There aren’t many upsides to the Covid-19 pandemic. But here’s a very small one: I haven’t had a cold or flu this winter. Usually, by mid-July, I’d have gone through boxes of tissues, my nose would be the shade of the flashing lights on an ambulance and I’d have made a trip to the GP to get checked out for a secondary respiratory infection. That’s the pain of being asthmatic: every time you get sick, you get really sick.
But this winter, nothing so far. I’ve had persistent battles with hay fever and wheezing, but that’s just my histrionic immune system overreacting to absolutely everything, especially Joburg’s winter pollution.
My relatively clean bill of health over the past few months can probably be attributed to sanitising, wearing a mask and a visor, avoiding other people and huddling in the far corner of a boardroom when I can’t. Even though I was always one of those slightly paranoid people who would wait at public toilet doors for someone else to come in so I wouldn’t have to touch the handle, these past few months have demonstrated, quite dramatically, how much snottiness and misery can be avoided with better hygiene habits.
If there’s anything that Covid-19 has made clear, it’s that health is not just an individual issue, it’s a collective one. The more people who need hospital treatment for something that was avoidable (injuries in car accidents caused by their own drunk driving, wounds because of fights, lifestyle diseases and illness from other risky behaviours), the fewer people will receive treatment for health problems they could not avoid. In the United Kingdom alone, it is estimated that Covid-19 could cause 35 000 extra cancer deaths through lack of screening in time to prevent the onset of the disease.
Every bed occupied by a patient needing treatment for something that could have been prevented is a bed that isn’t occupied by a patient who was never able to make that choice. Every private hospital bed occupied by that patient is also a burden on the medical aid — and, by extension, other members — who are footing the bill for it.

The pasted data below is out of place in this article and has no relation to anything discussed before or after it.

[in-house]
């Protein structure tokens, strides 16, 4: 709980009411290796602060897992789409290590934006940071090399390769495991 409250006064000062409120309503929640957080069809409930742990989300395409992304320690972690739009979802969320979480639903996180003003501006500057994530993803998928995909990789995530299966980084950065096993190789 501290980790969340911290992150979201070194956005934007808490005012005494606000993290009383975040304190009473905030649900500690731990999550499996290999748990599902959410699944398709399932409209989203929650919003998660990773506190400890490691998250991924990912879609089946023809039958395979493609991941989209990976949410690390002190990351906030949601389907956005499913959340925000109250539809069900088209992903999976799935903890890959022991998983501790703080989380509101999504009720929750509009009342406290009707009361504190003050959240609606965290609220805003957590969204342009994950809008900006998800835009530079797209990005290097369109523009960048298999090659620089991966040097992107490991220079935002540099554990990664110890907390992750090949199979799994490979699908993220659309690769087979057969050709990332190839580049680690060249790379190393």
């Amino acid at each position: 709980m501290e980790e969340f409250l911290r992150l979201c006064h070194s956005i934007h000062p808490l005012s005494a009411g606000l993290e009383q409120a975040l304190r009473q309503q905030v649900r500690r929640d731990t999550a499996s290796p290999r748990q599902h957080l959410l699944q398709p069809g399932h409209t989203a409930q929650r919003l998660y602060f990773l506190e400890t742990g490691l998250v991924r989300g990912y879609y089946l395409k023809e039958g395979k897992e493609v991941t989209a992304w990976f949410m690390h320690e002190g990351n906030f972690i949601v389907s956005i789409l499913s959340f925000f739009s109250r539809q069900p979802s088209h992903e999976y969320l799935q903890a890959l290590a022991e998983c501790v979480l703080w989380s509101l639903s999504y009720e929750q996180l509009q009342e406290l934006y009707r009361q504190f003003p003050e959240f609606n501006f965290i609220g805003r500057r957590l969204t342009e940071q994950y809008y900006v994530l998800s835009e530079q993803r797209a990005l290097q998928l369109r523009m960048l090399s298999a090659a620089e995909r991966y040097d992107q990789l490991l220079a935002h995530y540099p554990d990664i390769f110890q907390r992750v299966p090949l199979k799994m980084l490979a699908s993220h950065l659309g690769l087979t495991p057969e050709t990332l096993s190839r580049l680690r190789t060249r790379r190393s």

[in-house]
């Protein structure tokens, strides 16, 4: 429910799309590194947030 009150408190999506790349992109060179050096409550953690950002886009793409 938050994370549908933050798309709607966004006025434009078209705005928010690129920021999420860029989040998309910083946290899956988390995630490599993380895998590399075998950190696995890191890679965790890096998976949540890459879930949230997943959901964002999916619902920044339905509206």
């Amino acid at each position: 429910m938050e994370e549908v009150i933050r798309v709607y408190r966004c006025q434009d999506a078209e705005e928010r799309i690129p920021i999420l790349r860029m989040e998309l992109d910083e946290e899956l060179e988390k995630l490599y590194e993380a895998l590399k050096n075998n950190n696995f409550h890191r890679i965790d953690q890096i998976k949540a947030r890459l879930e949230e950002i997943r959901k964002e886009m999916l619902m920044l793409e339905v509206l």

It doesn’t even need to be that dramatic. Every time you give your disgusting cold to someone else, you’re reducing someone else’s productivity or increasing the chance that someone who is immunocompromised will get really sick.
When I visited Japan a few years ago, I thought the wearing of masks on public transport was weird. Now, I completely understand it.
Here’s my wish list of Covid-19 health habits that need to stay:
1. Not going out when you’re sick;
2. Normalising sick leave or working from home so that you don’t make your colleagues sick. We’ve discovered that it is possible to be productive working from your bed while wearing pyjamas in the middle of the day. Going to the office when you’re sick does not make you a hero. and it should be unacceptable to force someone to come to work when they’re contagious. (And yes, this is probably the trickiest point of all. But it’s important.);
3. If you have even the merest sniffle, wearing a mask;
4. If you’re in public and not masked, using your elbow to sneeze or cough;
5. Sanitising your hands regularly;
6. Avoiding touching anything, especially door handles, taps or keypads; and
7. Putting an end to shaking hands or hugging out of politeness. Politeness can kill.
The more we realise that health is a not just an individual state of being, but an ongoing action that recognises your effect on those around you, the better it will be for everyone.
Next time somebody sneezes near you, don’t say “bless you”. Tell them to take the day and go home.
More than simply annoying or rude, ghosting can have genuine psychological and emotional effects as being left on read can have genuine effects on a person’s sense of self-worth and mental health.